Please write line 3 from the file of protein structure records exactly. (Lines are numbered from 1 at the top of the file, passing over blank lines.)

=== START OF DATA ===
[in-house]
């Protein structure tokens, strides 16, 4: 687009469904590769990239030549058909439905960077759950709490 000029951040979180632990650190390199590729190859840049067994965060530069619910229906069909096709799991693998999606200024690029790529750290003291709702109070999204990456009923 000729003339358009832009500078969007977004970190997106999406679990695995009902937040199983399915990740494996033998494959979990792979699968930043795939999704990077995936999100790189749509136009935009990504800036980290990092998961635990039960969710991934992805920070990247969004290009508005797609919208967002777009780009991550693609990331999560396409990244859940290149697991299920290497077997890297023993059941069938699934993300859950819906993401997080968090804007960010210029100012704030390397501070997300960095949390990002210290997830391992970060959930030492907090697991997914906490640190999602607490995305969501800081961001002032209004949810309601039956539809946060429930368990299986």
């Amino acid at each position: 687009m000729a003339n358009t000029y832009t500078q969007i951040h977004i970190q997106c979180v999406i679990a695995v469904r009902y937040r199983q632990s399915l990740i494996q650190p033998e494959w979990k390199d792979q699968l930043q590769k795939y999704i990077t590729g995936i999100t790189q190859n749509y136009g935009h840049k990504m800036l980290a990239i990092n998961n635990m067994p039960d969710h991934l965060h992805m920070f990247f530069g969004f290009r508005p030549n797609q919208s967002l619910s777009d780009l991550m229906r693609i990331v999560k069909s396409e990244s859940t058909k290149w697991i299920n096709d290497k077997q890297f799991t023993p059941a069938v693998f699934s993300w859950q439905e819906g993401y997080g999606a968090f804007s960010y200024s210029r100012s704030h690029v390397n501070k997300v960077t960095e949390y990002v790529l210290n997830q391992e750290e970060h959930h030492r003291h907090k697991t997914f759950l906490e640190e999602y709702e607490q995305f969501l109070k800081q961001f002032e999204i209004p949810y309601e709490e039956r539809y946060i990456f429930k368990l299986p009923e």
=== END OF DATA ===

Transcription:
């Amino acid at each position: 687009m000729a003339n358009t000029y832009t500078q969007i951040h977004i970190q997106c979180v999406i679990a695995v469904r009902y937040r199983q632990s399915l990740i494996q650190p033998e494959w979990k390199d792979q699968l930043q590769k795939y999704i990077t590729g995936i999100t790189q190859n749509y136009g935009h840049k990504m800036l980290a990239i990092n998961n635990m067994p039960d969710h991934l965060h992805m920070f990247f530069g969004f290009r508005p030549n797609q919208s967002l619910s777009d780009l991550m229906r693609i990331v999560k069909s396409e990244s859940t058909k290149w697991i299920n096709d290497k077997q890297f799991t023993p059941a069938v693998f699934s993300w859950q439905e819906g993401y997080g999606a968090f804007s960010y200024s210029r100012s704030h690029v390397n501070k997300v960077t960095e949390y990002v790529l210290n997830q391992e750290e970060h959930h030492r003291h907090k697991t997914f759950l906490e640190e999602y709702e607490q995305f969501l109070k800081q961001f002032e999204i209004p949810y309601e709490e039956r539809y946060i990456f429930k368990l299986p009923e």